Dutch star MVRDV has reacted angrily after being replaced by British practice LDA Design on a project to overhaul Moscow’s Hammer and Sickle factory
The firm, which won a high-profile contest to land the job in April, has warned that the 58ha former steelworks now faces a more ‘short-term’ development vision, which could place its environmental credentials and heritage at risk.
LDA Design and UHA London, which were named on the five-strong shortlist in the original competition, signed a contract for the £3 billion job last week.
The other finalists for the 1.8km² mixed-use redevelopment backed by site owner DON-Stroy Invest and the City of Moscow were Russia’s Mega Project, Ateliers Lion Associes of France and Dutch firm De Archtecten CIE.
MVRDV said that ‘despite serious efforts’, DON-Stroy had ‘refused to negotiate a deal that would allow MVRDV to develop the design further in a qualitative manner’.
It continued: ‘MVRDV is no longer involved in the project and fears that the site will be developed with a short-term vision contradictory to the ambition of the City of Moscow to create a green and vibrant, high-quality public urban area with preservation of the factory’s great history.’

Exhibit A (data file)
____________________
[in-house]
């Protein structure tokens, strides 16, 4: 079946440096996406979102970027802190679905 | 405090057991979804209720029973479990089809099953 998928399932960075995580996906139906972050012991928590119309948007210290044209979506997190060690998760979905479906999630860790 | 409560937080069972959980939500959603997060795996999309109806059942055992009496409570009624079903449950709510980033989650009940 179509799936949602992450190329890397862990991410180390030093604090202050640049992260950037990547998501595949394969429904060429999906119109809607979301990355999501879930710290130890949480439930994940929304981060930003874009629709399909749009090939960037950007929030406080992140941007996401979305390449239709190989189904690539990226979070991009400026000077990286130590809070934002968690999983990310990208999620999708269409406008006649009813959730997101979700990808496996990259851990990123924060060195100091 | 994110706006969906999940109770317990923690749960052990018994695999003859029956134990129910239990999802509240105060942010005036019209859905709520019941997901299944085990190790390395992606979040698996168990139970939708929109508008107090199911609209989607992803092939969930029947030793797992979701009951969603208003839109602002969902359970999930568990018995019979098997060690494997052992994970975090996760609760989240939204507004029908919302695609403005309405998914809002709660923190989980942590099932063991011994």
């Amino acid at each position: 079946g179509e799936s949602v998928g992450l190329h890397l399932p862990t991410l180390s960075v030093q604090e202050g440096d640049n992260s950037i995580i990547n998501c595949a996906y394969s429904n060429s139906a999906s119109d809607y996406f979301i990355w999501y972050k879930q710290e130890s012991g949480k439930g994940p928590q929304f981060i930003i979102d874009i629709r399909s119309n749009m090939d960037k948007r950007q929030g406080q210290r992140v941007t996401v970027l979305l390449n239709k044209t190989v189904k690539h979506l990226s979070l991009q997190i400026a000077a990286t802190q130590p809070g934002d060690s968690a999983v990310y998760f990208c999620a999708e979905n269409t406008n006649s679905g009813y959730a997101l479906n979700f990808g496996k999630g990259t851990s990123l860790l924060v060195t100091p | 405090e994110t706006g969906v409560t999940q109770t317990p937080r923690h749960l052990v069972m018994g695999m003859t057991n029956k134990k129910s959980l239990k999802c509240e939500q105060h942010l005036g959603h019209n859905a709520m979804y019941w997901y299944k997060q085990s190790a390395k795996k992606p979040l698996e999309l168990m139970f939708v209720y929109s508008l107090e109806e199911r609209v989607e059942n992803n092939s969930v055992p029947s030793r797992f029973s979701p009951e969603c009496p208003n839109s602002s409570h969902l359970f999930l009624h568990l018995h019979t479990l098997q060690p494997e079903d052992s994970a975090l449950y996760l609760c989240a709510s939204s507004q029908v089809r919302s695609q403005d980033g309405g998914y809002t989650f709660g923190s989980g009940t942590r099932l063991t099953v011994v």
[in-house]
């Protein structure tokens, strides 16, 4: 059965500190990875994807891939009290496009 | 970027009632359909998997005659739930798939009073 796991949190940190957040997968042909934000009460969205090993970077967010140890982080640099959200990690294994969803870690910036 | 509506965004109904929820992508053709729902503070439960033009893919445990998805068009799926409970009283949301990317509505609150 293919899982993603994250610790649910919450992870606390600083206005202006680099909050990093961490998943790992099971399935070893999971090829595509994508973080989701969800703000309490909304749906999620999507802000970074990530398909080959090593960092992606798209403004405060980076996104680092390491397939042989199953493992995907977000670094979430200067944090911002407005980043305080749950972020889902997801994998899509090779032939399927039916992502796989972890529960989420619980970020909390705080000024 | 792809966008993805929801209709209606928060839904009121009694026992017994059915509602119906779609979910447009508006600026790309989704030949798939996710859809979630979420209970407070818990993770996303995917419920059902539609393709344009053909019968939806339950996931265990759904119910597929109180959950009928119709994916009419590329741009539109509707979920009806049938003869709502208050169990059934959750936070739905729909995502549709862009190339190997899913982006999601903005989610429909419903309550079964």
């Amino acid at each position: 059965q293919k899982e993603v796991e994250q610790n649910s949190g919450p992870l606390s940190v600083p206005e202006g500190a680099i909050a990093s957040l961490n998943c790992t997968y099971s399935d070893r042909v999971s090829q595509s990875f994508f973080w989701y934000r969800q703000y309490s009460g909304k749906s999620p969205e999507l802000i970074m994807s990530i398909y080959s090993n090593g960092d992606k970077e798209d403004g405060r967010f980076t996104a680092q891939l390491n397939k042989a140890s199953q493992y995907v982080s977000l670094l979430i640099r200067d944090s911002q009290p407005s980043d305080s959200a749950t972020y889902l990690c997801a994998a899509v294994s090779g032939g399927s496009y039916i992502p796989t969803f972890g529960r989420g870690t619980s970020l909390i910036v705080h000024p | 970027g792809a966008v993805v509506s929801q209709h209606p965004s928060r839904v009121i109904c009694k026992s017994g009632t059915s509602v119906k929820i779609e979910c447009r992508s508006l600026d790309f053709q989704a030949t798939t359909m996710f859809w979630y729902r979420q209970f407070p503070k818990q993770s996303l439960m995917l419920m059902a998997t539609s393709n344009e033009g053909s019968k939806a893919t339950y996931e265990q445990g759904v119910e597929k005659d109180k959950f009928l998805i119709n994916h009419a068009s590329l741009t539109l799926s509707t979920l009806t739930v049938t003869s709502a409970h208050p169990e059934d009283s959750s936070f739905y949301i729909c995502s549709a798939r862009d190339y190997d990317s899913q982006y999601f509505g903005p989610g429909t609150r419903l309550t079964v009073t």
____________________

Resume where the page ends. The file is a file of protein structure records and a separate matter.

The historic Hammer and Sickle factory was a symbolic landmark in the former Soviet Union – a lynchpin of the 1917 October Revolution and Russia’s 1941-45 Great Patriotic War effort but it is now disused.
MVRDV’s winning scheme proposed preserving a number of the former factory’s chimneys, pipes and other structures, which would be integrated into new buildings.
LDA Design’s and UHA London’s chosen design – planned to complete in 2021 – will instead create a new mixed-use community centred around a public park on the city-centre brownfield site.
Marina Khrustaleva of the Moscow Architecture Preservation Society commented: ‘LDA Design`s project is futuristic and very unusual for Moscow, while the project of MVRDV respects the “genius loci” – the memories of the old steel factory.’
She added that the chimneys, styling and scale of MVRDV’s proposed residential blocks ‘provide continuity, which is so often broken in Russia’.
Tthe developer said the competition result was ‘a recommendation only for the owner and that DON-Stroy Invest had to choose their partner for the further development of the project.’
It added that, despite initial doubt’ over how the duo’s scheme could be realised, ‘after detailed review and further discussions with LDA Design supported by UHA London we concluded […] we could create a really significant in Moscow of worldwide importance’.
LDA Design partner Bernie Foulkes said: ‘Our development solution is aimed at delivering the broadest range of long-term environmental benefits for this site and for this part of the city, mainly through the creation of a new city district formed around a new park and respecting the site’s history by making the workers’ memorial a key feature in the park.’